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The Property Doctor.

Byline: EMYRPIERCE

Q I bought a house about 10 years ago but can't find the deeds. In fact I don't ever remember seeing any. Do I need them? A The title to your property is likely to be registered at HM land registry. The registry no longer issues formal documents as the information is kept on an electronic register with each property having its own title number.

Following completion, therefore, owners are now issued with a title information document - a snap shot of the electronic register at the precise time on which the electronic copy is printed. This is effectively the main title document.

If there are mortgages registered against the title, or documents affecting the title which contain covenants, or restrictions, then copies of these documents are often retained at the land registry and their existence mentioned on the register.

If you have a mortgage on the property the lenders only now retain the title information document and the original mortgage document leaving you to retain possession of all preregistration deeds and documents and other guarantees and documents relating to the property.

Your solicitor will have returned the title information document and mortgage deed to the lender and may well have retained the balance of these other documents, either on file, or in safe custody, at their offices.

Alternatively, the solicitors will have sent the balance of these documents to you to keep, and it is imperative you know where these are as the guarantees, planning permissions etc will need to be handed over in the event of resale.

Q My daughter is in a joint mortgage with a friend she has now fallen out with and wants to sever the connection. The mortgage contract still has another two years to run. Is there any way she can end it early without incurring any expensive penalties? A The likelihood is that the two of them will have bought the house with a fixed rate or tracker mortgage - with penalties for early repayment.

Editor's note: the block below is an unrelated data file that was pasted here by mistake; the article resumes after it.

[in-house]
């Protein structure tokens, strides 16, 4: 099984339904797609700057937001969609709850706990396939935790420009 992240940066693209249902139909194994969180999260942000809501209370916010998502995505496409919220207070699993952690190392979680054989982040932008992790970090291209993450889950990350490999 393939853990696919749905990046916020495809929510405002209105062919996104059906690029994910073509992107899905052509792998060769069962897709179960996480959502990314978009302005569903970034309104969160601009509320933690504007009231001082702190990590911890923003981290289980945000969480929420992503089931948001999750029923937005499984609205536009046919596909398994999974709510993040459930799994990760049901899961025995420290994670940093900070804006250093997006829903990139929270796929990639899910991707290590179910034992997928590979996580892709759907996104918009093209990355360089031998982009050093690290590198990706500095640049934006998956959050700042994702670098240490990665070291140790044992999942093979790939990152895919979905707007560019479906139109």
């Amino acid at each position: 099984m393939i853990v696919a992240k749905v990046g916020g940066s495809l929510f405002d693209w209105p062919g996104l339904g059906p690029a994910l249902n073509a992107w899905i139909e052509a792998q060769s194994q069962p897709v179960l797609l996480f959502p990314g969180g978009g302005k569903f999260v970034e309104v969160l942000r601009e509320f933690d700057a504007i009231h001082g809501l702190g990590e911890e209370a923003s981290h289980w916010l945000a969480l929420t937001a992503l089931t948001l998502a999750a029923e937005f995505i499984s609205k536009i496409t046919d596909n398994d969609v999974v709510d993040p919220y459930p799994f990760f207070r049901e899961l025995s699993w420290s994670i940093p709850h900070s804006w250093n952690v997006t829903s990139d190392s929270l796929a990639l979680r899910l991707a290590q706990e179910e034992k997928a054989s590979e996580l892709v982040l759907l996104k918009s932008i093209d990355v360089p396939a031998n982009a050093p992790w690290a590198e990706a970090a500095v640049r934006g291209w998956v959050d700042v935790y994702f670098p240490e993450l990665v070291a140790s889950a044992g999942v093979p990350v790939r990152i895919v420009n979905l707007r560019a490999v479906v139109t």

Your daughter can only sever the connection by either transferring her interest to the former friend, or a third party who may want to become a joint owner.

Or, the former friend could transfer her interest to your daughter, known as a transfer of equity.

No alteration to the current arrangements will be possible until the mortgage company has agreed to any transfer. If only one owner is to remain, the lender will need to be satisfied with the earning potential of that sole remaining owner - before releasing the outgoing party.

If the house has to be sold then an early repayment penalty may be incurred. Most lenders will not charge an early repayment penalty on a transfer of equity, but check first as any penalties can be substantial.

Q My brother-in-law has had his house repossessed. He bought a complete new kitchen less than a year ago which I offered to buy off him, but is he allowed to sell it and let me remove it? A Once a property has been repossessed this will have taken place as a result of a court order giving the lender the right to take possession.

If the kitchen had been fully paid for then this - along with the property - falls into the ownership of the lender and can be sold with the property. If the kitchen remained on a hire purchase, or other finance agreement, then title to the kitchen would remain with the hire purchase, or finance company, and could be removed by them.

It is unlikely you will able to remove the kitchen as this will also not only cause damage to the property, but adversely affect its saleability..
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Publication:Western Mail (Cardiff, Wales)
Date:May 23, 2009
Words:613
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